Pope Francis is allegedly set to declare the 16th century Jesuit, Rev Peter Faber, a companion of St. Ignatius Loyola, a saint.
Just one verse each day.
Vatican Insider is reporting that Pope Francis is set to declare 16th century Jesuit, the Rev Peter Faber, a companion of St. Ignatius Loyola, a saint.
The outlet predicts that Pope Francis will issue the Bull of Canonization before Christmas.
This canonization will not follow the typical route of canonization. It’s reportedly called “equivalent canonization” and occurs when the pope bypasses the typical process. Both Pope John Paul II and Pope Benedict each declared a few servants of God to be saints in this way during their pontificates.
Pope Francis previously spoke about his admiration of Fr. Faber in his interview with Civiltà Cattolica. In that interview the Pope described the qualities of Fr. Faber that he believes makes him a great role model for priests today. He stated, “[His] dialogue with all, even the most remote and even with his opponents; his simple piety, a certain naïveté perhaps, his being available straightaway, his careful interior discernment, the fact that he was a man capable of great and strong decisions, but also capable of being so gentle and loving.”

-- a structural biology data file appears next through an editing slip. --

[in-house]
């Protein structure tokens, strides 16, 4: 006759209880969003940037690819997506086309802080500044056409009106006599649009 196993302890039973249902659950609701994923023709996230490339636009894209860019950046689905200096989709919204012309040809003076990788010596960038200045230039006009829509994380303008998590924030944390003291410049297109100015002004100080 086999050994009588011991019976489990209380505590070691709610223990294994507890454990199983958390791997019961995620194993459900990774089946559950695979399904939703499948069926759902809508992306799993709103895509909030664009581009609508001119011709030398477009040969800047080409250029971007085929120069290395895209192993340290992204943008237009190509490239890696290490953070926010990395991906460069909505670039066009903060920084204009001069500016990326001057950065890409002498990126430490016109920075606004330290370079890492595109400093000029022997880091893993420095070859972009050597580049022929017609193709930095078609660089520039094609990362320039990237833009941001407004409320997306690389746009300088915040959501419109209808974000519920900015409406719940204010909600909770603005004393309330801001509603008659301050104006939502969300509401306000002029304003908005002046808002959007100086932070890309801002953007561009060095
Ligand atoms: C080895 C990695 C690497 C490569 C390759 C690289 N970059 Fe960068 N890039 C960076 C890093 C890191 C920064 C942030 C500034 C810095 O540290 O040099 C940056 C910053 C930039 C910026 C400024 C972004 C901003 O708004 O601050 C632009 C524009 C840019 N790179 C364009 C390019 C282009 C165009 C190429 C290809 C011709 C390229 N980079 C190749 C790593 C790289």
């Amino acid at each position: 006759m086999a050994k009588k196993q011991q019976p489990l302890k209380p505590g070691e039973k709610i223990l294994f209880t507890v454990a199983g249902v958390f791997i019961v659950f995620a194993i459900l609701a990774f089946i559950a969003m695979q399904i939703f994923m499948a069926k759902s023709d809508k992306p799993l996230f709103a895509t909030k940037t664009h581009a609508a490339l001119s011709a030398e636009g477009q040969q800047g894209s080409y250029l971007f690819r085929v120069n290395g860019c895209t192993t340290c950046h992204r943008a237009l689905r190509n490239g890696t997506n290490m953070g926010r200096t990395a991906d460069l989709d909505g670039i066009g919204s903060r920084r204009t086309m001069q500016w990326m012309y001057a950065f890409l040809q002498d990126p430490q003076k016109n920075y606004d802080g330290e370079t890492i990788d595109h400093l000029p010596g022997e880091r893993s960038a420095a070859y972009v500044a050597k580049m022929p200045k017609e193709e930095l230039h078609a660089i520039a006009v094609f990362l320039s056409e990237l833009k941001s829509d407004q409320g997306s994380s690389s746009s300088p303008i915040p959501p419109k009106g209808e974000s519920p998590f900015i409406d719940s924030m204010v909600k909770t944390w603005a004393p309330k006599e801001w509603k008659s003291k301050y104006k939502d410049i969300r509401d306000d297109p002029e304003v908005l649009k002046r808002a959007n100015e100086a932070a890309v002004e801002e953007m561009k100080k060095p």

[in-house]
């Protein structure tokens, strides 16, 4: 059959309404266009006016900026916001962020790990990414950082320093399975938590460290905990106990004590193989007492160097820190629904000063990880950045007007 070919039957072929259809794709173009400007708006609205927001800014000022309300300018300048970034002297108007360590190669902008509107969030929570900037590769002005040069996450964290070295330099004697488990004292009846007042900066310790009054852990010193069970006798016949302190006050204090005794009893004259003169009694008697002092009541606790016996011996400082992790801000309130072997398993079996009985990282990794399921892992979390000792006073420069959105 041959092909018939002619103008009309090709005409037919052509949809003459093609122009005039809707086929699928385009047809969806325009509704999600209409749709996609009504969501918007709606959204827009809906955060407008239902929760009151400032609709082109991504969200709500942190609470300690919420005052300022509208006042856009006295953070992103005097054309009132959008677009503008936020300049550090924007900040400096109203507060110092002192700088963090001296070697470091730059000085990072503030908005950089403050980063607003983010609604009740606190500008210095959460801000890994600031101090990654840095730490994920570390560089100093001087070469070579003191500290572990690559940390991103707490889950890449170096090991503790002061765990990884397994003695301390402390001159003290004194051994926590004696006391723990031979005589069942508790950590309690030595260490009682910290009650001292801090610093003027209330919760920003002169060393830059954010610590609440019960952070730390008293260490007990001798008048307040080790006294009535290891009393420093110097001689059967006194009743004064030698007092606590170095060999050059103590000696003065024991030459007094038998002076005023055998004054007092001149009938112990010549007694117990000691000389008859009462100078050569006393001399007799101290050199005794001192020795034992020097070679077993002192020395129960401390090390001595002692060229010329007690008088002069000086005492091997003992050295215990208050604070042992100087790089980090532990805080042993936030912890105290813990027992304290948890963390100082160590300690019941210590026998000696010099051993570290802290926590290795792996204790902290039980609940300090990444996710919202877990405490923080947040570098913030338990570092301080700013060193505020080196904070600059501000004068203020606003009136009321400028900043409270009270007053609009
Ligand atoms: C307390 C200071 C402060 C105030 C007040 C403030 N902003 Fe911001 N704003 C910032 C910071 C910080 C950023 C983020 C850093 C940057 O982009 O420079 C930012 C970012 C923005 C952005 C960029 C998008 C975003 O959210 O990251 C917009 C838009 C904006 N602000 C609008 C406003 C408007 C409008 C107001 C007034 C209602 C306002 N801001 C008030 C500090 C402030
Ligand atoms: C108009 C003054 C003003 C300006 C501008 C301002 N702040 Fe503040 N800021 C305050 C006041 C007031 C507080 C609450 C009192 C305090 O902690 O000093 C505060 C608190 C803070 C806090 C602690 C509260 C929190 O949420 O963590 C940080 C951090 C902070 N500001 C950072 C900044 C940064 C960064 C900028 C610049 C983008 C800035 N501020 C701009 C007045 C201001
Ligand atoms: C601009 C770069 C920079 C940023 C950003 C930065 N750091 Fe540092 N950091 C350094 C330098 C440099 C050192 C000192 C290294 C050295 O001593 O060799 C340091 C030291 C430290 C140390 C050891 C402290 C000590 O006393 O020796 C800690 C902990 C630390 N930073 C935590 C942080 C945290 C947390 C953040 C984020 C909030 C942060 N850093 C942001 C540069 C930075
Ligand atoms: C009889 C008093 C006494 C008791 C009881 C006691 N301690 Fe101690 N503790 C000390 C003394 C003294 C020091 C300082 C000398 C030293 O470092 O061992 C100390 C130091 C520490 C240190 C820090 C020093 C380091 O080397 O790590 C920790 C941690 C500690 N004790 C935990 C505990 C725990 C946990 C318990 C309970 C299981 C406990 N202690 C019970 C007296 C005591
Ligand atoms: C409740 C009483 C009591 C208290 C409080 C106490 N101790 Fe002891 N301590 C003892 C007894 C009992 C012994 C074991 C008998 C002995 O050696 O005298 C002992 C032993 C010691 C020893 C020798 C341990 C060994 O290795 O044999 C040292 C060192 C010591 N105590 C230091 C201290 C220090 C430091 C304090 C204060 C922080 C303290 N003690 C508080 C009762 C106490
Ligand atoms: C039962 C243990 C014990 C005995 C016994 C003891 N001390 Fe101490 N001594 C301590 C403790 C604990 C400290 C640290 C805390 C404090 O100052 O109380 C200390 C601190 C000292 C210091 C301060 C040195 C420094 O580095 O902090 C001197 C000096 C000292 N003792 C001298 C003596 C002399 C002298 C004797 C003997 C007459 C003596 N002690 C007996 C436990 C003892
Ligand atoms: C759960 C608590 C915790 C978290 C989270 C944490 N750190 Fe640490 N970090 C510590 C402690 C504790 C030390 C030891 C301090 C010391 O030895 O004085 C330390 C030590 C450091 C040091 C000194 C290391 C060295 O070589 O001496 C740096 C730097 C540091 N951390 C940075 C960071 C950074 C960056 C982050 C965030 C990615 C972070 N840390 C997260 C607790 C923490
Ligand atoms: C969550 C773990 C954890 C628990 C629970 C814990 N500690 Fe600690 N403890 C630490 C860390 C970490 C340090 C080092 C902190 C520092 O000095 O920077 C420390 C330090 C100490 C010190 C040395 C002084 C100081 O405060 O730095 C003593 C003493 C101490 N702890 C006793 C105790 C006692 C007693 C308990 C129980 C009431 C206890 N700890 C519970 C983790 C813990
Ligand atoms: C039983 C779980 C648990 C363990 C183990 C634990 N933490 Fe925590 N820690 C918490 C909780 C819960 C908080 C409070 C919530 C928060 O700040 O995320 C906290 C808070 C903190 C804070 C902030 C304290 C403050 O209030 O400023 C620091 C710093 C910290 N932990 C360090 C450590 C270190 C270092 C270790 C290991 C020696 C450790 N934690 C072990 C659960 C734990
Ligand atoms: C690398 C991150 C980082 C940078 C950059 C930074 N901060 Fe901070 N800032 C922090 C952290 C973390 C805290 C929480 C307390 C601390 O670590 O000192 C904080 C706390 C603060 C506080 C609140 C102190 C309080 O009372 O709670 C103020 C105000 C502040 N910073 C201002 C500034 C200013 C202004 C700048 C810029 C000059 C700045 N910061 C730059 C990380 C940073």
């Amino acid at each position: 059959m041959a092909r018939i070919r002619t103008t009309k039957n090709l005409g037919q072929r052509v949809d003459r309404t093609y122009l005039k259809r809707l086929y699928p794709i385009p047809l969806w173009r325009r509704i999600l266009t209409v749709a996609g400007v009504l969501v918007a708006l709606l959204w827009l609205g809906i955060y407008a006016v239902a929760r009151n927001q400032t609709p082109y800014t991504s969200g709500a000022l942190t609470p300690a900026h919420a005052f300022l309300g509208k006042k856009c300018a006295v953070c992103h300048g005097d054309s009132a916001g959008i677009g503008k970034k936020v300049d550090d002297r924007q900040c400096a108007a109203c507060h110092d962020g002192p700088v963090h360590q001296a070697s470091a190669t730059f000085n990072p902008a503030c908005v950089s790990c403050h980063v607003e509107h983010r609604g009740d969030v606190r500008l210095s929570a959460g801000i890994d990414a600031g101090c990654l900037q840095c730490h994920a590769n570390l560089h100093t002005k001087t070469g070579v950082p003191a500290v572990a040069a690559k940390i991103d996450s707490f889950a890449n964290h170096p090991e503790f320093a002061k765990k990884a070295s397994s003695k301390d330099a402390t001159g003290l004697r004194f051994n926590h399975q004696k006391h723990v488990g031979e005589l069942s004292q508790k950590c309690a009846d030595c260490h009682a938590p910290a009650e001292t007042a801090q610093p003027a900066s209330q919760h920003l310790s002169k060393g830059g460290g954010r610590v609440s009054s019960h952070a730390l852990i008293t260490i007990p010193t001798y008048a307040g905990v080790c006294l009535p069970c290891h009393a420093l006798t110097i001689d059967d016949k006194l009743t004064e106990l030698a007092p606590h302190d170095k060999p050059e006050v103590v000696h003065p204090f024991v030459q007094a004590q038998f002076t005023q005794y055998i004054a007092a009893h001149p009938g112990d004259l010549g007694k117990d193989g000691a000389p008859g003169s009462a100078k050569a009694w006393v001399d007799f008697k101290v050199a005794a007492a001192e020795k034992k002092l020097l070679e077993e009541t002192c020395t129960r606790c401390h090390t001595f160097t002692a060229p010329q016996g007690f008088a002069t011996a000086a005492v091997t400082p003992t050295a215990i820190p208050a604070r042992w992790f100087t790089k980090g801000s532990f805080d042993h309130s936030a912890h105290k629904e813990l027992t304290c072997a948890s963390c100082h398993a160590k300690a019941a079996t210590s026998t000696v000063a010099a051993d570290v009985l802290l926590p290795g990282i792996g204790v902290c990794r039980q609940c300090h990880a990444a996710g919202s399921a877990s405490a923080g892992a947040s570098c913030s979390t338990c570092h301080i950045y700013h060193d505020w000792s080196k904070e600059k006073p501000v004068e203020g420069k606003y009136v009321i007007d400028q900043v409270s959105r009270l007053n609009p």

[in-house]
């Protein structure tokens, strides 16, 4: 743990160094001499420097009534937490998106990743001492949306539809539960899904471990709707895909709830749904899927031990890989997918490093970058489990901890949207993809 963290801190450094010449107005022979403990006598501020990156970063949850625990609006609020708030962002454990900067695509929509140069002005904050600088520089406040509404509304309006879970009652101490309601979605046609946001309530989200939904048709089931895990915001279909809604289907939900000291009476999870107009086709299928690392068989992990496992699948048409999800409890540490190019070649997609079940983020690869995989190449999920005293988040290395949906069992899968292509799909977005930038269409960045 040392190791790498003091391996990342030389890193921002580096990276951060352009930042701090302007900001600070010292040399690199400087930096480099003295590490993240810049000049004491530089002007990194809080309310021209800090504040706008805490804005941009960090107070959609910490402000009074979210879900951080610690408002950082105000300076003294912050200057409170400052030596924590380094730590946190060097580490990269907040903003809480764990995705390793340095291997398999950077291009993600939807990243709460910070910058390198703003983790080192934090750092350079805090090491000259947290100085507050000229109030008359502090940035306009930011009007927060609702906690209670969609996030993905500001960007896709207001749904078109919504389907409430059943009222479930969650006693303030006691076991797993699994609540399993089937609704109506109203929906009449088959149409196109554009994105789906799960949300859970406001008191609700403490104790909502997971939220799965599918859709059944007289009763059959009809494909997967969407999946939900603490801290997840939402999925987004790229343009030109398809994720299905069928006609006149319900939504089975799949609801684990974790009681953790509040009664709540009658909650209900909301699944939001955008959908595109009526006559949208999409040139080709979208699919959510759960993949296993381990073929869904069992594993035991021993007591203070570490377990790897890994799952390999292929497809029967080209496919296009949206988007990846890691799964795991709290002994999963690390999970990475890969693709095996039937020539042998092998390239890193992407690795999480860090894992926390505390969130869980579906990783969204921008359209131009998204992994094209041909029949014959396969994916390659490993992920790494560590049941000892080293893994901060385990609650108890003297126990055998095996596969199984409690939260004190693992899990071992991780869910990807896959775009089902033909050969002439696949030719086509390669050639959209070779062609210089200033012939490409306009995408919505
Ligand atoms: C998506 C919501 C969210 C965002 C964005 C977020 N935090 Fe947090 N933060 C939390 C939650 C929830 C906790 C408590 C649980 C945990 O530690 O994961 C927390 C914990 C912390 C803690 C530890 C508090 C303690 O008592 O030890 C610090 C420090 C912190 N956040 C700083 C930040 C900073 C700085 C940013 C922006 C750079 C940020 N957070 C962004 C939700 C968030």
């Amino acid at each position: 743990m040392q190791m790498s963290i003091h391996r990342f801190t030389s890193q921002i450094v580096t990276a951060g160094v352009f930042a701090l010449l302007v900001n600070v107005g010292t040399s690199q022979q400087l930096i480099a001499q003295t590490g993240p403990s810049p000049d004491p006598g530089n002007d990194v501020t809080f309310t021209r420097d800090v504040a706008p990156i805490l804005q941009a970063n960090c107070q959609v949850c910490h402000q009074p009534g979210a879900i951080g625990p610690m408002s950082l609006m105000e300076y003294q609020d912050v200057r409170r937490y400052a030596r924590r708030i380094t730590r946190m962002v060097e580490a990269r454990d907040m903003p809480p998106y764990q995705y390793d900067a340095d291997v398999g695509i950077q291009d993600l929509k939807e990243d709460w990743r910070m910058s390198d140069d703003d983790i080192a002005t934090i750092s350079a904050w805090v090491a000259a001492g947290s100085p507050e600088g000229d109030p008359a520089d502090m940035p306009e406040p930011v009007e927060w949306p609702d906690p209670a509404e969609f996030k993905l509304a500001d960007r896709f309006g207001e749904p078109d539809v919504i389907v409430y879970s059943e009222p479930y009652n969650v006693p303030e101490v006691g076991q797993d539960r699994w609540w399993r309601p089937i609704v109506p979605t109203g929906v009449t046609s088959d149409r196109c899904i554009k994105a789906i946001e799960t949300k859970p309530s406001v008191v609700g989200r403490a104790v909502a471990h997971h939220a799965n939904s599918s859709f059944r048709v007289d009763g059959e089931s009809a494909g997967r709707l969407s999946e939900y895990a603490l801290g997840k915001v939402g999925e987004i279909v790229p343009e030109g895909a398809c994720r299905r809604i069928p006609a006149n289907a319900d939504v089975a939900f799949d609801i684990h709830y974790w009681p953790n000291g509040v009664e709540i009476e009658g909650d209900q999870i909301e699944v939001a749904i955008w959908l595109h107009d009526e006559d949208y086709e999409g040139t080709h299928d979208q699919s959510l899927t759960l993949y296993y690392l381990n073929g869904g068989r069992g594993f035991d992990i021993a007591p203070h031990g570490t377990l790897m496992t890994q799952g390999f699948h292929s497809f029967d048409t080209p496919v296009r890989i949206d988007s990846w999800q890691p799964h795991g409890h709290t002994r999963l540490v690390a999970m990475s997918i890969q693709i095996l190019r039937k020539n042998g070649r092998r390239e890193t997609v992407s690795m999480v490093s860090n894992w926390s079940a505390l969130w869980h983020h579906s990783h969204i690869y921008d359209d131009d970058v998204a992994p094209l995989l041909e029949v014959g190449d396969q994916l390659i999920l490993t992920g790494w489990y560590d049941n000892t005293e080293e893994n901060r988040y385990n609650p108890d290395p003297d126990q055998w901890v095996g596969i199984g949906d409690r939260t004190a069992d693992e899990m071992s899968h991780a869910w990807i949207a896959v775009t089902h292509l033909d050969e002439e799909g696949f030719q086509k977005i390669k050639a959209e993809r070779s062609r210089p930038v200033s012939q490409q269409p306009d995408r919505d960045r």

According to New Advent:
Though Fr. Faber is unknown by many Catholics, he has long been revered as a great figure by Jesuits.
Gonzaga University, a Jesuit institution, is home to Faber House, an extension of the university ministry office. It acts as a space for preparing retreats, continuing retreats and further developing university ministry programs.
Marquette University is home to The Faber Center for Ignatian Spirituality, which is dedicated to providing faculty, administrators, and staff with support and guidance in leading a reflective life through retreats, reflection groups, a spiritual library and spiritual direction.
In 2010, Boston College dedicated The Blessed Peter Faber Jesuit Community, a space devoted to the formation of Jesuit priests.
Originally published by The Cardinal Newman Society's Catholic Education Daily on 11 December 2013.